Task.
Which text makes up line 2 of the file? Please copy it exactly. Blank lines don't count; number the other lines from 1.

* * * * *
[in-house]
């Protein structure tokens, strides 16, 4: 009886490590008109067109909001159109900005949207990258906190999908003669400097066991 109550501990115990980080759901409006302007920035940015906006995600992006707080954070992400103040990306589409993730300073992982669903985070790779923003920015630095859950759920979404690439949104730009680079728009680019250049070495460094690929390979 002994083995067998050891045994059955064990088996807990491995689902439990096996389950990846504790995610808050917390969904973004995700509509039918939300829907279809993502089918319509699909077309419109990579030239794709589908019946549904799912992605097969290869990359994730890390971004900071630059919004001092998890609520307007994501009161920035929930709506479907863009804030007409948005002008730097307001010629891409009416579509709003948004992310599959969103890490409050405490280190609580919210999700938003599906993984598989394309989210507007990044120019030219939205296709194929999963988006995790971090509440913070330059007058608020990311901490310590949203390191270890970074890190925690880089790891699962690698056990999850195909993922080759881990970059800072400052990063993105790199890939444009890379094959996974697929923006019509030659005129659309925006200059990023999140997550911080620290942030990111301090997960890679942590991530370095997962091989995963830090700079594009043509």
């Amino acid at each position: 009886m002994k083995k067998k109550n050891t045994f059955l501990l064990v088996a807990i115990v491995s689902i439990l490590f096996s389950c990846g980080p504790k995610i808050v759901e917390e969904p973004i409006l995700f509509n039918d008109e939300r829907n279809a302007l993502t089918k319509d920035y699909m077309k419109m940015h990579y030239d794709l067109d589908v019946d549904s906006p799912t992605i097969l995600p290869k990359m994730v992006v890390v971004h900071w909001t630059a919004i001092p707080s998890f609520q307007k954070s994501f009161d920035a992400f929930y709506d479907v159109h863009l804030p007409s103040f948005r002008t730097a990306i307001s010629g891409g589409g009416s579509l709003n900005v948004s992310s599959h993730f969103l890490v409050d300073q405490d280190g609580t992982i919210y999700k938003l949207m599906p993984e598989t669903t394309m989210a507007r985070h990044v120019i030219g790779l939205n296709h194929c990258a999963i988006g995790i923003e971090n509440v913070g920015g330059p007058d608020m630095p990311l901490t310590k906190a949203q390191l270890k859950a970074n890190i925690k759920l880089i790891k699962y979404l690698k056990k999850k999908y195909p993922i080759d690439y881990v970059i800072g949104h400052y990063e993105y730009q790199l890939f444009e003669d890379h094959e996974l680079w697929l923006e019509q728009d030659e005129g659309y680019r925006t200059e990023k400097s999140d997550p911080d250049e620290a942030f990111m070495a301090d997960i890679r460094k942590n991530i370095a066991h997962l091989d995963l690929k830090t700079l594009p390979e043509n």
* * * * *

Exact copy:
């Protein structure tokens, strides 16, 4: 009886490590008109067109909001159109900005949207990258906190999908003669400097066991 109550501990115990980080759901409006302007920035940015906006995600992006707080954070992400103040990306589409993730300073992982669903985070790779923003920015630095859950759920979404690439949104730009680079728009680019250049070495460094690929390979 002994083995067998050891045994059955064990088996807990491995689902439990096996389950990846504790995610808050917390969904973004995700509509039918939300829907279809993502089918319509699909077309419109990579030239794709589908019946549904799912992605097969290869990359994730890390971004900071630059919004001092998890609520307007994501009161920035929930709506479907863009804030007409948005002008730097307001010629891409009416579509709003948004992310599959969103890490409050405490280190609580919210999700938003599906993984598989394309989210507007990044120019030219939205296709194929999963988006995790971090509440913070330059007058608020990311901490310590949203390191270890970074890190925690880089790891699962690698056990999850195909993922080759881990970059800072400052990063993105790199890939444009890379094959996974697929923006019509030659005129659309925006200059990023999140997550911080620290942030990111301090997960890679942590991530370095997962091989995963830090700079594009043509």